5 May 2003
may test pollution in people
The proposed program aims to draw a link to developmental disorders.
By Ed Fletcher
are considering a proposal to begin a statewide program to use breast
milk, urine and blood to test for contaminants in the body.
program would borrow techniques from the University of California,
Davis, where researchers use blood, hair and other tissue samples
to explore the environmental factors that may lead to autism.
there hope the proposed tests will tell them to what extent chemicals
used for industrial, commercial and medical purposes affect autism
and other developmental disorders.
proposed state program promises a much broader application.
tells us about pollution in people -- what actually gets inside
us and has the potential of causing harm," said John Peterson
Myers, co-author of the book "Our
Stolen Future," which examines the effect foreign chemicals
in adults have on fetal development.
pay for the pilot program -- which would be the first such state
program in the nation -- Sen. Deborah Ortiz, D-Sacramento, has proposed
a 1-cent-a-pack increase in the tobacco tax.
money for the program will be difficult at a time the state faces
a budget deficit Gov. Gray Davis has estimated is as high as $34.6
billion, Ortiz admits.
2003-04 budget proposes a $1.10-a-pack increase in the tobacco tax.
An alternate proposal -- also being pushed by Ortiz -- calls for
a $1.50-a-pack tax increase to reduce smoking and pay for other
health care programs.
of the merits of the proposed biomonitoring program, tobacco industry
lobbyists argue, there should not be a special tax to pay for it.
Ortiz contends such tests could have a powerful impact on the long-term
health of Californians.
studies can shed new light on how well our regulations are working
and help us set priorities for reducing dangerous chemicals that
are present in persons' bodies," said Ortiz as she presented
her bill, SB 689, to the Senate Health and Human Services Committee
last week. "Learning about (contaminants in the body) can help
individuals make informed decisions about their health."
bill passed its first committee test on a 9-3 vote last week.
pilot program would earmark the $10 million projected to be raised
by the 1-cent tobacco tax for at least three study areas of diverse
populations. A commission would decide which populations would be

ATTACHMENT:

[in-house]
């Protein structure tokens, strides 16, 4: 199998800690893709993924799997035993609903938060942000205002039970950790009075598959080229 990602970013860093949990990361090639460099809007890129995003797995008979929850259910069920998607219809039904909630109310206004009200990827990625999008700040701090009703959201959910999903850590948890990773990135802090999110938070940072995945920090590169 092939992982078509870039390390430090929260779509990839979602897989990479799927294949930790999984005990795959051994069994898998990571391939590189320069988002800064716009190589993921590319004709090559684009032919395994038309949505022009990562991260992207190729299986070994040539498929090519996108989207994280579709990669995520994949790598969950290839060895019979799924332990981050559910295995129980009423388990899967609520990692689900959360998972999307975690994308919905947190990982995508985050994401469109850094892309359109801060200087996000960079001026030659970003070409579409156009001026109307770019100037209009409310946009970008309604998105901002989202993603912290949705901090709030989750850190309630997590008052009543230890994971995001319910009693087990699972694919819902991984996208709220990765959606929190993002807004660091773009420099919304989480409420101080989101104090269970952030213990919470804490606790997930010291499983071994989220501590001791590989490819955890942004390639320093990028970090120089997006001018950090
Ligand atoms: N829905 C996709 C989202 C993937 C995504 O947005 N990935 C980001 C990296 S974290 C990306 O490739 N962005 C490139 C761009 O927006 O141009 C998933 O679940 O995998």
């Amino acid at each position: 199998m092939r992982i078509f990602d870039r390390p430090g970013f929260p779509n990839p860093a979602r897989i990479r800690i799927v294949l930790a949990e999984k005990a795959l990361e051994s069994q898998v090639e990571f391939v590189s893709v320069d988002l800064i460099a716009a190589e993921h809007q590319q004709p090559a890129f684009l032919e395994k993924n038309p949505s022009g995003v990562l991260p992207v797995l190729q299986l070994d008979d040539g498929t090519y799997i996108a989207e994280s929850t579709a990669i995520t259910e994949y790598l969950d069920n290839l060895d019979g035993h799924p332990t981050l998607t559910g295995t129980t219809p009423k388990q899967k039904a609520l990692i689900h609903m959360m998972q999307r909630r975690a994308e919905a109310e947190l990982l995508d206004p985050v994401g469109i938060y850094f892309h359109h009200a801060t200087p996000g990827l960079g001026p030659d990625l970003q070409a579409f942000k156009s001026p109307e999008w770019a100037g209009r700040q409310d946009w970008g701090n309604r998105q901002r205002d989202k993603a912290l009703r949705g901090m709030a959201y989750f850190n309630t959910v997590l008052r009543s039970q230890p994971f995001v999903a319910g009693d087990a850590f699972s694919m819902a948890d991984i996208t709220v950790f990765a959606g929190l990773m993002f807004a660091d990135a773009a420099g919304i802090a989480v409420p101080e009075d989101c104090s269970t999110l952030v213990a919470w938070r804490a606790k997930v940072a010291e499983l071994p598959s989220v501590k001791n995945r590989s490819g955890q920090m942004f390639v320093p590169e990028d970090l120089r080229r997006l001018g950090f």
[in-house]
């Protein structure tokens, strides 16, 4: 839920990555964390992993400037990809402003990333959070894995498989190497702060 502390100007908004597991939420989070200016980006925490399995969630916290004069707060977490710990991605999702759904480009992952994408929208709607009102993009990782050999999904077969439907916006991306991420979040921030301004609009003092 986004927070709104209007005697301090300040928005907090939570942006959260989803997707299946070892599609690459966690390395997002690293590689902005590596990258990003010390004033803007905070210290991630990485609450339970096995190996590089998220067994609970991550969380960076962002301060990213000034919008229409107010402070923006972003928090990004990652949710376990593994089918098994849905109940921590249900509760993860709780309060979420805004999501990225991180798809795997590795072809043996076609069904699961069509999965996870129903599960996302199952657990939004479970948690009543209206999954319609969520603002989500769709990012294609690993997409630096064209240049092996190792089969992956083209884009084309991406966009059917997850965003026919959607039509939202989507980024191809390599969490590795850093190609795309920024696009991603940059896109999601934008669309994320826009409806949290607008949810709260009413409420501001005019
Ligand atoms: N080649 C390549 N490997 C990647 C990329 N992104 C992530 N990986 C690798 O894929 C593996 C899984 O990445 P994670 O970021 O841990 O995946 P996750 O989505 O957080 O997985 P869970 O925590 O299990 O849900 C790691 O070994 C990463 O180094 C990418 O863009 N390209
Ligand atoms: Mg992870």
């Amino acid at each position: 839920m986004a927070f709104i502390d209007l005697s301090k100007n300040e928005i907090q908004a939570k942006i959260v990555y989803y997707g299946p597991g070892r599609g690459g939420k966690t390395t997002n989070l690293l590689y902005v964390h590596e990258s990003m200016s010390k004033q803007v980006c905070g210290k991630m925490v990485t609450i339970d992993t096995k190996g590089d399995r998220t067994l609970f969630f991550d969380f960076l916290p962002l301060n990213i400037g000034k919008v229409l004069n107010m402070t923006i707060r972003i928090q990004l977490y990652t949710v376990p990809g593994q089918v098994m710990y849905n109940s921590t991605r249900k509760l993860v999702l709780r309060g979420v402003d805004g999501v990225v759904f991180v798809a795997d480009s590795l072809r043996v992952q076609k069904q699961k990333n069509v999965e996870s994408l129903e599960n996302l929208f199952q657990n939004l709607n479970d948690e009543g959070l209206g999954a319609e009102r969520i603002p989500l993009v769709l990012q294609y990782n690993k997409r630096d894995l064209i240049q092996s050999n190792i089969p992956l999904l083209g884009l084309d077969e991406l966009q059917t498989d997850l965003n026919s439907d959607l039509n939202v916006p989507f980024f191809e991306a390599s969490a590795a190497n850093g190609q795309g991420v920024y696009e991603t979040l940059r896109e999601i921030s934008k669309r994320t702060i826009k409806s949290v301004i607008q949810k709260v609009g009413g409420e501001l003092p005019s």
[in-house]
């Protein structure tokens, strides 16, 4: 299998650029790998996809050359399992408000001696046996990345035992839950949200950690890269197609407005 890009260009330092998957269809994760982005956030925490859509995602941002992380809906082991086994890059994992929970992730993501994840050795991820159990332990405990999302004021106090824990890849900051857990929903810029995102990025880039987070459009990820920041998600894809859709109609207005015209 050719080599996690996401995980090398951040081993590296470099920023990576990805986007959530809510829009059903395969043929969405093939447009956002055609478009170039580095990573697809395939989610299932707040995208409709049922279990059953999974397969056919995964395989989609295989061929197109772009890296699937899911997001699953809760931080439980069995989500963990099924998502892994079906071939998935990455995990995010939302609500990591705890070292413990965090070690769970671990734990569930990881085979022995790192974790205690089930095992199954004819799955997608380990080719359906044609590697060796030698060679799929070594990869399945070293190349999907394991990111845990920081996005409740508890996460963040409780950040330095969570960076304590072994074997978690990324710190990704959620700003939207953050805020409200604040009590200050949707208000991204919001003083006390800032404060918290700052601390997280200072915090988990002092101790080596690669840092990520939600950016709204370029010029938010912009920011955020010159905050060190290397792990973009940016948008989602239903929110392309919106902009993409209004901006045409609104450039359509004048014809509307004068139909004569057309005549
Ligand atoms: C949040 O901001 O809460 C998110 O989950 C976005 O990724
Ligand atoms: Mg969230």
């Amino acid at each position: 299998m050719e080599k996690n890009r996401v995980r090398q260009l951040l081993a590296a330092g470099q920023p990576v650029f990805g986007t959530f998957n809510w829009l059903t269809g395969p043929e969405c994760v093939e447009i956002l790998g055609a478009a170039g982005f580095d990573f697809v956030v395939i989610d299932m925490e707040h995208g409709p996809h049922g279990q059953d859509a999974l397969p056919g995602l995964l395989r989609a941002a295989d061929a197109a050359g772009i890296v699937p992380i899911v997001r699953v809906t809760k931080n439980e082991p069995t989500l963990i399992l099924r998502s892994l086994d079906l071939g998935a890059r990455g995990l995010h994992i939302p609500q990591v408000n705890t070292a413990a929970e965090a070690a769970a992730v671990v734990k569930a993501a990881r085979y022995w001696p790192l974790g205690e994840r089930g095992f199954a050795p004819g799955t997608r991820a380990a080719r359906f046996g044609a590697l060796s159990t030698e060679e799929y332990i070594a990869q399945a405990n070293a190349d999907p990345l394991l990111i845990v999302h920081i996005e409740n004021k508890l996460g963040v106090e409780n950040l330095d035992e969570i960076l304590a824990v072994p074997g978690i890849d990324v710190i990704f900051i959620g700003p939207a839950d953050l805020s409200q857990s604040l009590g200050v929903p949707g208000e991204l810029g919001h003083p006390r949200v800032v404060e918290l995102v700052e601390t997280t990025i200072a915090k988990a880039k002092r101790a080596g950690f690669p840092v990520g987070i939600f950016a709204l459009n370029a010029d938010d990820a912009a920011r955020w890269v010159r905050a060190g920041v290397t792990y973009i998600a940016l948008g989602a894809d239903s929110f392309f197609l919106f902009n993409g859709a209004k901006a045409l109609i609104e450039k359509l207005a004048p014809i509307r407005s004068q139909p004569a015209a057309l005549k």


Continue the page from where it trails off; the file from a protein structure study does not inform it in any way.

subject to the initial tests.
tests would study breast milk. Breast milk contains more fat than
blood and is useful in testing for substances that are harder to
find in the blood. The bill is sponsored by the San Francisco-based
Breast Cancer Fund and by Commonweal, a Bolinas-based health and
environmental research institute.
are limitations to the immediate usefulness of biomonitoring data,
officials said. Tests must be for specific compounds, and researchers
must find a cause-and-effect relationship to improve public health,
state data could be compared with federal data gathered by the Centers
for Disease Control and Prevention, local health officials would
be able to learn much more about health risks in California, said
Dr. Jim Pirkle, assistant director for science at the CDC. Current
CDC testing is limited and can't break out state-specific data that
are scientifically valid.
CDC biomonitoring discovered in the late 1970s that levels of lead
in people dropped radically as lead was temporarily taken out of
association of lead in gas and the lead in people was much closer
than we thought," Pirkle said. As a result, lead was never
added back to auto fuel, Pirkle said.
January, the CDC released its second report on human exposure to
environmental chemicals. The report detailed the levels of 116 chemicals
in test subjects chosen to represent the U.S. population.
toxic exposure studies try to calculate the safe level of human
contact with harmful substances. While these estimates are often
correct, health officials acknowledge that there have been many
instances in which products have been deemed safe and were later
determined to be harmful.
A. Hearne, executive director of the Trust for America's Health,
is among those who say traditional tests can't always say if people
have been exposed to dangerous chemicals.
Hearne said, "may give them a better chance to understand what